India’s long-range ballistic missile Agni-V is warming up for a canister-style development trial launch in the next one month. The Defence Research and Development Organisation’s (DRDO) newly-appointed Chief Controller R&D (Missiles & Strategic Systems) Dr V G Sekaran confirmed to Express on Tuesday that all preparations for the second trial of the 5,000-km-puls missile are in place.
“We are ready, but need to get some clearances as these are all linked to the policies of government. The early induction of Agni-V tops my list of priorities. The Agni-V user deliverables should happen next year,” Sekaran said. The missile had its maiden launch in April 2012.
He said the Agni-IV (4,000 km strike range) will cross the last mile with another launch before it enters the production mode. “Our emphasis will be to equip the user at the earliest and iron out all issues at lightning speed. On the tactical side, we have the Akash missile systems, LR-SAM (Long Range-Surface to Air Missile) and Nag coming up in a big way. Simultaneously, the futuristic systems will all get converted into projects,” the top missile scientist said.
When asked whether these futuristic systems will get embedded on to a possible Agni-VI, Sekaran refused to give details and said: “We are studying various missile technologies such as MIRV (Multiple independently-targeted re-entry vehicles) and MaRV (Manoeuvring re-entry vehicles (MaRV). As and when the nation wants us to deliver, we will be ready with these technologies. It will be not right to speak on a missile programme without any sanction. But, we are working on enhanced systems for future missiles.”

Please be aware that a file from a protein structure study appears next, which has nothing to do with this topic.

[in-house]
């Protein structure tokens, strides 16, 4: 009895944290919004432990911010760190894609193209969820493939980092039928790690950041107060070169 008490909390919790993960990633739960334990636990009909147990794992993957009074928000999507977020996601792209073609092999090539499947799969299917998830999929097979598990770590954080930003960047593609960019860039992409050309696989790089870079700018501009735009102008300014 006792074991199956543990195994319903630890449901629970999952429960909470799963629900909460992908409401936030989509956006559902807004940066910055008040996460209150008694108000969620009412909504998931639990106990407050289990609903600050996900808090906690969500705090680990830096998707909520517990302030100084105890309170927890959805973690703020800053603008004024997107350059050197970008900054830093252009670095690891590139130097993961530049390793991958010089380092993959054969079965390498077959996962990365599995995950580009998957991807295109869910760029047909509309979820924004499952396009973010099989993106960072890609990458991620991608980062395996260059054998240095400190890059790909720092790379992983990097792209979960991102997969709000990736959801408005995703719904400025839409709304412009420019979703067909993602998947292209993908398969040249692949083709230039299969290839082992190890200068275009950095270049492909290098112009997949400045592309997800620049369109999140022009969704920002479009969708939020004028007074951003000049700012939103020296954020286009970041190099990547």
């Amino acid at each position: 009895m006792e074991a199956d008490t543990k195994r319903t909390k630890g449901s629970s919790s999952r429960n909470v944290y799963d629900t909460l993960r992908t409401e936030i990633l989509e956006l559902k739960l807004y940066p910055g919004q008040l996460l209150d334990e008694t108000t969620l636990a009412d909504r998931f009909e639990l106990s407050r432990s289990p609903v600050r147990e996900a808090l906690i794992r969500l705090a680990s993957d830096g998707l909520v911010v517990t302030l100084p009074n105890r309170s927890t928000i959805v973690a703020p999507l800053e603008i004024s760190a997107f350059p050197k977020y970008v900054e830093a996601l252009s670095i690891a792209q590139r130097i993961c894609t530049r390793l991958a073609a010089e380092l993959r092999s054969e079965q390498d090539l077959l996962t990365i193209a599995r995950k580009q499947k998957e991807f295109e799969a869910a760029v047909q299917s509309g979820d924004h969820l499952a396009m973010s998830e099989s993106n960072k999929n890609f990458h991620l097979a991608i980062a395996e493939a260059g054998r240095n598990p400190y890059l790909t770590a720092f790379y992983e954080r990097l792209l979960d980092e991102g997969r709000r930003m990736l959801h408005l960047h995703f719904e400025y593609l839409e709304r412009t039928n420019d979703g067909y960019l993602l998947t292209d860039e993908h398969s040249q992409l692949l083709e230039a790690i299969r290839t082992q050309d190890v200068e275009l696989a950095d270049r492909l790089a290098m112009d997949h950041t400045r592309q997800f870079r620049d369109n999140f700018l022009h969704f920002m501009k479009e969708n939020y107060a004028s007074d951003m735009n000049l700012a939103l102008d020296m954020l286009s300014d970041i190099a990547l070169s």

Giving an update on various ongoing missile projects, Sekaran said that the Astra has completely undergone a design change following issues it had in the past. “We have had good flights, post new-design and also conducted some captive trials. It is in a good shape now and it should gear up for firing from an aircraft soon. The project is definitely out of woods,” he said.
The Nag missile, which had issues with its Infra Red (IR) seeker, too is gearing up for crucial user trials, while the missile’s carrier (NAMICA) will take some more time before cleared for trials.